would never work in the official press. I wanted to write about what was being
marginalized from the “revolutionary” discourse and I knew that I couldn’t do
it in the permitted newspapers.
Could you describe
your family and social origins?
I come from a nuclear family (my
father, mother, and me) of professionals. My father is a civil engineer and my
mother is an economist. However, shortly after graduating, they began working
in the private sector due to the poor conditions provided by the state sector.
For my parents, there was never a break with the Revolution, because they
simply never believed in it.
My grandparents, as is quite common
in the Cuban family, are people integrated into the revolutionary process, and
I wouldn’t want to go much beyond that out of respect for their privacy.
In my childhood and adolescence, I
focused on going to school and getting good grades. I was already beginning to
develop a critical capacity of my own, but apart from a few controversies with
teachers in middle and high-school, it did not go beyond that. I was never a member of the UJC (Young
Communist League) or the FEU, for example.
In college, I was also like that; I never used the university as a
platform to criticize the government. I did that on the outside (through the
Somos + blog and in my on-line social networks).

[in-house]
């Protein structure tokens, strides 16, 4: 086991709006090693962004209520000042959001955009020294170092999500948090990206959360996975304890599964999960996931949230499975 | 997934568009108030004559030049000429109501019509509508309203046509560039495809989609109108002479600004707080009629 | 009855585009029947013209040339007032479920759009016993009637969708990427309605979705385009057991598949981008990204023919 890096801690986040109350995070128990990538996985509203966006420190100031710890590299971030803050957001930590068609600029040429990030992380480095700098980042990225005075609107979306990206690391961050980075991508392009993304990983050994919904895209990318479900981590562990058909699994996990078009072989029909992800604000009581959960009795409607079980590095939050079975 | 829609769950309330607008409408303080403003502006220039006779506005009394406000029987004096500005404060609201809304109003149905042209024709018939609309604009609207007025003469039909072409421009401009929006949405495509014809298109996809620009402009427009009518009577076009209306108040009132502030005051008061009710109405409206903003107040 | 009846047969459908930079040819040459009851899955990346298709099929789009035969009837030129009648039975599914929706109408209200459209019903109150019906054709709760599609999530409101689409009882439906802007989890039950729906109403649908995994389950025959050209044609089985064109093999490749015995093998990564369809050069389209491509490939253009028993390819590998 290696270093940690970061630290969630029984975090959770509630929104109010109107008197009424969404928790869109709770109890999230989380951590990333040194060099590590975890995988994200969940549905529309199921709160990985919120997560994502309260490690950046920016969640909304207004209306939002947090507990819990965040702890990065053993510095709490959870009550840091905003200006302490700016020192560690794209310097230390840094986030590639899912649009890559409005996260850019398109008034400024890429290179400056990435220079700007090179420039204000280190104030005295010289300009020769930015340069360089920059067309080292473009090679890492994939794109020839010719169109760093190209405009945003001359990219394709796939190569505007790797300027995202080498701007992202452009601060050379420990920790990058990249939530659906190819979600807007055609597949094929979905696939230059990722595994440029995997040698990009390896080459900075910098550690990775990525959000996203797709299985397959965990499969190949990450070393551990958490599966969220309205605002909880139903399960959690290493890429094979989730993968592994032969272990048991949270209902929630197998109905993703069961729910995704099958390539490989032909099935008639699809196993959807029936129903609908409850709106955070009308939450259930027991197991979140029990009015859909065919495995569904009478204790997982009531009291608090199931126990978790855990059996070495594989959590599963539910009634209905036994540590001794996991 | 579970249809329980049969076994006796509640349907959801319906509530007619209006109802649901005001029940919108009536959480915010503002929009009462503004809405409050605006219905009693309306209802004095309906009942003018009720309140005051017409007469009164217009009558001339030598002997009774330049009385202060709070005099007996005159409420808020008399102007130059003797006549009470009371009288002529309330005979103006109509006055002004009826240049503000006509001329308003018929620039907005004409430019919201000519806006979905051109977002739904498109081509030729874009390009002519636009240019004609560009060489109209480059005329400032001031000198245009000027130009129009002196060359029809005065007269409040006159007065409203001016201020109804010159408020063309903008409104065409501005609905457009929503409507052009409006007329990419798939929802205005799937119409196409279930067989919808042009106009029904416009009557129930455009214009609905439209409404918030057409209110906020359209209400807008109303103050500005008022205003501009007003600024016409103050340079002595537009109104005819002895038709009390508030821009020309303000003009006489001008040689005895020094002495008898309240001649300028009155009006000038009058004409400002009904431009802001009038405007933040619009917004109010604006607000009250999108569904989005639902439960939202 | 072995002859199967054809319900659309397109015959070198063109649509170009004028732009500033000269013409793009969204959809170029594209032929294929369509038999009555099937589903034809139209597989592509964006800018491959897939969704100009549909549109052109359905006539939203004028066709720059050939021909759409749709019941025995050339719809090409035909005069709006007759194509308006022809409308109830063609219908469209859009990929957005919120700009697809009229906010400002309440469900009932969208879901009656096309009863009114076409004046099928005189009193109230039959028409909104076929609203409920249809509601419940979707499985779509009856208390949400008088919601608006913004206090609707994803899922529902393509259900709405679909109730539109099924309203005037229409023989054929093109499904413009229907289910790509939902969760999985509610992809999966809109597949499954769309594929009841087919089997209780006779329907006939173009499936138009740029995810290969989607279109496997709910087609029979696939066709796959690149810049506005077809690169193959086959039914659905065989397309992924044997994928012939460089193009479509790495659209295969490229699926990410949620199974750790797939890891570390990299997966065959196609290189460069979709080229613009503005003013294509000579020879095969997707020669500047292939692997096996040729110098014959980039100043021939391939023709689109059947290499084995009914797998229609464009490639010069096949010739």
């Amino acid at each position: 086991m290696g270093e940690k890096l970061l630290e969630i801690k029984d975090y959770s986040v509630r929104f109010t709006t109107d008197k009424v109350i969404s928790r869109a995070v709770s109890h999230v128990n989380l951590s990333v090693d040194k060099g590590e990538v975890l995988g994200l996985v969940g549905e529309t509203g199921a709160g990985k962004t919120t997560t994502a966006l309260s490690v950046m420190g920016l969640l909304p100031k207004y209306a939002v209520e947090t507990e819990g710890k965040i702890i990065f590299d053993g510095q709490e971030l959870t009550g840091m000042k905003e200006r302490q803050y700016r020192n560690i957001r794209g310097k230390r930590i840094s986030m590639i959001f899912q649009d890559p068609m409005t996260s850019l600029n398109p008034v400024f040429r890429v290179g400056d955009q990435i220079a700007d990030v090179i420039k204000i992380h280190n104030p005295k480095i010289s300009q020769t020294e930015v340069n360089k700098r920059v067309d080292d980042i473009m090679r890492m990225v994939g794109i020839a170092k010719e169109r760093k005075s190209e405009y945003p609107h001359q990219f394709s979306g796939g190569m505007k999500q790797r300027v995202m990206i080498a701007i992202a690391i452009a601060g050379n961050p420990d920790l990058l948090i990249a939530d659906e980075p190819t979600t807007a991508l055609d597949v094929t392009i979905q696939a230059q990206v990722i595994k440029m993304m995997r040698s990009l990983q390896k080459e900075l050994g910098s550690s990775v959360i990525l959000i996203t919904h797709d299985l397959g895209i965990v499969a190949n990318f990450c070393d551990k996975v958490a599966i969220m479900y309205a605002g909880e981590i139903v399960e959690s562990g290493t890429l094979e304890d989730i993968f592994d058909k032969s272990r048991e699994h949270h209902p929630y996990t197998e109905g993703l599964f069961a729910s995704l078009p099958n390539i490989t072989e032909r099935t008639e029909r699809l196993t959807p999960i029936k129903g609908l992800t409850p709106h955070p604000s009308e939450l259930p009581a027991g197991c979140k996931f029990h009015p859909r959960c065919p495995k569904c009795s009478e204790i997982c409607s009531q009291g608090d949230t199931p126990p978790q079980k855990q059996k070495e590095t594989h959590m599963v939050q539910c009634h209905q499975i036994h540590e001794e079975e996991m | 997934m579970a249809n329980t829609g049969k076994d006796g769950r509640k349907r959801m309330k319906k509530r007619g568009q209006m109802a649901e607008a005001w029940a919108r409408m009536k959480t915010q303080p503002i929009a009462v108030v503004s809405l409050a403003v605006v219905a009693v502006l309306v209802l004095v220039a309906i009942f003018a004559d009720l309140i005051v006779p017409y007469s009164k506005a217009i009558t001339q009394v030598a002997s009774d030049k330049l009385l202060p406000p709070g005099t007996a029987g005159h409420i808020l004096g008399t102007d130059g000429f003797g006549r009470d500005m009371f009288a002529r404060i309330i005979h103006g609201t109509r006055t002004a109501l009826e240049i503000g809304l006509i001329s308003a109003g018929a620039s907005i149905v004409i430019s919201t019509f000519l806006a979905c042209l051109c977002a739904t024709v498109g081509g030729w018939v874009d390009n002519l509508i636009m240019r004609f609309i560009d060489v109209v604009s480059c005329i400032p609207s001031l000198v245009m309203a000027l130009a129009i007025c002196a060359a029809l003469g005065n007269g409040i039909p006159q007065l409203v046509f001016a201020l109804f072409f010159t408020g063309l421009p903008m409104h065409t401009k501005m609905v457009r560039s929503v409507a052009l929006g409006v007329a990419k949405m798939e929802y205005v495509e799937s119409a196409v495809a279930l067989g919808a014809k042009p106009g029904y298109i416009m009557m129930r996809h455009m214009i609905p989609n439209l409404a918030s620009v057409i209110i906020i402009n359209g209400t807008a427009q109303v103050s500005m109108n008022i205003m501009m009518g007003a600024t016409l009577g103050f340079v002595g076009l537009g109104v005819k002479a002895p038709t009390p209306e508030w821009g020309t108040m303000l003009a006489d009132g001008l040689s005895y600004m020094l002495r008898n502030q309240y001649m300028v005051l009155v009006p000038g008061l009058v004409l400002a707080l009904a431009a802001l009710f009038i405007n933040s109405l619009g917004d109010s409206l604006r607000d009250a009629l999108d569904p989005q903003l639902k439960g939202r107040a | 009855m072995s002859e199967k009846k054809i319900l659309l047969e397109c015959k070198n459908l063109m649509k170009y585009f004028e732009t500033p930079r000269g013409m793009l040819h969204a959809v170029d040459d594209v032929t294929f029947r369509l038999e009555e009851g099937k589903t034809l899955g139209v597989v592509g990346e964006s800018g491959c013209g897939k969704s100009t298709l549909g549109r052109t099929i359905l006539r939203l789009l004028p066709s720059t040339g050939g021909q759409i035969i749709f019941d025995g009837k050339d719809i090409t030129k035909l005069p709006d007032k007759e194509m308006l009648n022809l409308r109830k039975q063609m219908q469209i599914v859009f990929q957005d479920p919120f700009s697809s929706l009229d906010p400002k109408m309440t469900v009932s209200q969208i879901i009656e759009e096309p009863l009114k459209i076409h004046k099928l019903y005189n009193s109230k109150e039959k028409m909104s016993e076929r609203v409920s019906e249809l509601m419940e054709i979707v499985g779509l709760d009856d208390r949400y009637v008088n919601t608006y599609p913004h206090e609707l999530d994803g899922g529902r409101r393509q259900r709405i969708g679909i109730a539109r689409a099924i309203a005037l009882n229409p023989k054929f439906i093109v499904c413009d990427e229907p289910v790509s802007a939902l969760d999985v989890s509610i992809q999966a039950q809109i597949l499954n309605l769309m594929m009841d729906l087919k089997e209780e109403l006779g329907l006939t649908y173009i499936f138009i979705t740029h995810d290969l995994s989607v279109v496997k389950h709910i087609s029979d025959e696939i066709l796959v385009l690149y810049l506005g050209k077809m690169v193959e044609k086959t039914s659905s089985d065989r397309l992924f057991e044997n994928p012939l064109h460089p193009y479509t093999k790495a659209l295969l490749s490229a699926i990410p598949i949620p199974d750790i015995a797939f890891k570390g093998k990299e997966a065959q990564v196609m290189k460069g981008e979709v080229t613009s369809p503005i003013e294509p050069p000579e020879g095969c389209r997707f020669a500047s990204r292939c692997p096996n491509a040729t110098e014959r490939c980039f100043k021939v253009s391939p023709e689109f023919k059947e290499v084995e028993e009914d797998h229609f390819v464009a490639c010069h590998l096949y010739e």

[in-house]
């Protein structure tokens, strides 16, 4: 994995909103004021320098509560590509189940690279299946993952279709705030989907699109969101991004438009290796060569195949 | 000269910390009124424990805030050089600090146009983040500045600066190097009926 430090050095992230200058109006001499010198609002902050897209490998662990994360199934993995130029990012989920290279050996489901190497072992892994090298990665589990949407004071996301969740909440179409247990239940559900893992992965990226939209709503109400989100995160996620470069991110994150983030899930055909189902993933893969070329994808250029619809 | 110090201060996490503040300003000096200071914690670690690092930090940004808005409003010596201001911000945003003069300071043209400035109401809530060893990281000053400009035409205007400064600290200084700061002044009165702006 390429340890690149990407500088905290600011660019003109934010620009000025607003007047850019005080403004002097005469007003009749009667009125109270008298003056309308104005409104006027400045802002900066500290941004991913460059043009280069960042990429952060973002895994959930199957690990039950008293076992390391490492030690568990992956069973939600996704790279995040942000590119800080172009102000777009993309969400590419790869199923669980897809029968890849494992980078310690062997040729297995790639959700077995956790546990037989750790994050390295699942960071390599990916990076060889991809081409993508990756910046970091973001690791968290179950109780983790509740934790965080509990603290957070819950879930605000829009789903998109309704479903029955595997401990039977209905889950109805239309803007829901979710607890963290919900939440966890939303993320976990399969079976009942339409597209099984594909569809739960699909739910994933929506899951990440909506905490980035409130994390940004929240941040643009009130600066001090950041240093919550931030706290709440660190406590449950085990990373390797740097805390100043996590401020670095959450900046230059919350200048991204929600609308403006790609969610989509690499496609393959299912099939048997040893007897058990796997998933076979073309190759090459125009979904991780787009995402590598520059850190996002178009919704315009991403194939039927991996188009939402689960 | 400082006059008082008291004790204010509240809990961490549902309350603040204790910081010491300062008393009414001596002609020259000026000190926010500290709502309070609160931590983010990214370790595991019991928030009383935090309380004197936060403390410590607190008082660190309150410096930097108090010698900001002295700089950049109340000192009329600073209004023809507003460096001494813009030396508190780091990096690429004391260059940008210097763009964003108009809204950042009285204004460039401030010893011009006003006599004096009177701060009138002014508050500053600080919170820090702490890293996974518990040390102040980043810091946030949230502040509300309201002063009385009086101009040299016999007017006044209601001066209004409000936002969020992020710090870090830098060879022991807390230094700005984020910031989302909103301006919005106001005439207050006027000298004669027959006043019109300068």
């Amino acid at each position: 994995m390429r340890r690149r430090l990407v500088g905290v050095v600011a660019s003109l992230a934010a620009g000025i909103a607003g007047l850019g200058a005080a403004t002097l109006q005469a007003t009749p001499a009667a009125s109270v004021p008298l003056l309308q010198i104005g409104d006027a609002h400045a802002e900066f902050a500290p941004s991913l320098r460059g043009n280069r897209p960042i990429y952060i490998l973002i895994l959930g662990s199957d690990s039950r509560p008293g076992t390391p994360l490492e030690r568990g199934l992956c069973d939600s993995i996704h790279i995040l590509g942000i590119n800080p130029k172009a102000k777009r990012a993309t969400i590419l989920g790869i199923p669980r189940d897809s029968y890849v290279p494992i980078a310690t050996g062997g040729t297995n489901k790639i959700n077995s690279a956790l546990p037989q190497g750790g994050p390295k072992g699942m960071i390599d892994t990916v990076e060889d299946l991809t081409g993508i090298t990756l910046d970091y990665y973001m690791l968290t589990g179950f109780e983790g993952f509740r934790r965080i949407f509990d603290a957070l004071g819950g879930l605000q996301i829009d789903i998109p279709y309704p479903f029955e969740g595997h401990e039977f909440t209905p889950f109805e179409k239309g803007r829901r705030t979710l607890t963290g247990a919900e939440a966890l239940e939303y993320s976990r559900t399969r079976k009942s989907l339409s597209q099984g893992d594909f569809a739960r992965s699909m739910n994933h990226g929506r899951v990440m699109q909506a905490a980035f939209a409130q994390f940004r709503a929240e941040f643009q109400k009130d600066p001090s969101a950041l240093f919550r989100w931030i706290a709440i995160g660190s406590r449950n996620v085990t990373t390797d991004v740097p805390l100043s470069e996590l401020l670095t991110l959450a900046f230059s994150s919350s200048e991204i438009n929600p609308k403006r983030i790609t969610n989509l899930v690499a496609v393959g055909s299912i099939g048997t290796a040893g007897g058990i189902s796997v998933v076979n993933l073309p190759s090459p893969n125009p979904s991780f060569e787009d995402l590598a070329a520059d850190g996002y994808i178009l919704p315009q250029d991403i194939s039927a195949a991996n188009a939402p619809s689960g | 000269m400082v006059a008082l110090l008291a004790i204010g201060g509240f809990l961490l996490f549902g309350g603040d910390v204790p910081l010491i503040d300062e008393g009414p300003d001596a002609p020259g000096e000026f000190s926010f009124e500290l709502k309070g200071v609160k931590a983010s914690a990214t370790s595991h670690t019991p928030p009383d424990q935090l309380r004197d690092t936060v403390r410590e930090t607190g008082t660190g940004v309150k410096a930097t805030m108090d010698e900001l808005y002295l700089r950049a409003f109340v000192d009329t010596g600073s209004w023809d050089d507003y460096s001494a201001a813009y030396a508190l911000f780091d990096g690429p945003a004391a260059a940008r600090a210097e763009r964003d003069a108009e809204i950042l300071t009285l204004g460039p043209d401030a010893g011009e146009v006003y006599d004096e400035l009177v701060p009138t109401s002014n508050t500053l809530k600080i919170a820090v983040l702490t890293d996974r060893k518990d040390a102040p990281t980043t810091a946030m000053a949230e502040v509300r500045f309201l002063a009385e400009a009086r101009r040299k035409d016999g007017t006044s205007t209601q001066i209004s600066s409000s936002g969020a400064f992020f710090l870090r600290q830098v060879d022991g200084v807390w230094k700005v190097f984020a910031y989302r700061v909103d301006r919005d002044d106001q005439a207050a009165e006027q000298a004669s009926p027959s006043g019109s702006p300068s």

What was your first
job as a journalist in the state sector?
I never worked in state newspapers,
although I did do an internship for a month, during my first semester of college
between January and February of 2017. The provincial newspaper 5 de
septiembre allowed me a lot of leeway within the “professional
Calvary” that working in the official media represented. They did not impose the topics I should write
about and I was able to focus on giving a voice to actors in the private sector
who were then emerging in the city (business owners and bicycle taxi drivers).
There was one time where I was directly censored when the then director of the
newspaper, Adonis Subit Lamí, called me into his office to ask me to “correct”
certain phrases of an interview.
I cannot share any articles from that
time with you because they have since been deleted from the newspaper’s
website. Just now, I went back to look for them and they do not appear. However,
in essence I interviewed an engineer who earned his living as a rickshaw
driver, because working in his profession paid little and the owners of a
private cafe known as “La Buena Pipa”; among other jobs that I don’t remember
very well now.
Regarding the censorship of Adonis
Subit Lamí, I remember that it was in the interview with the rickshaw driver
and focused on a passage that quoted him as saying: “there is lack of freedom
to do things[…]”. This was related to private sector work in Cuba. The official
told me that using the word “freedom” was too strong in that context and that I
should change it.
Why did you decide
to leave the state media and become an independent journalist?
Already ever since I was a student
working toward my degree, I wanted to work in the emerging alternative,
independent media sector. I had been watching the appearance of new outlets
like El Estornudo and Periodismo de Barrio.
How did you
discover these two independent media start-ups and how were you able to access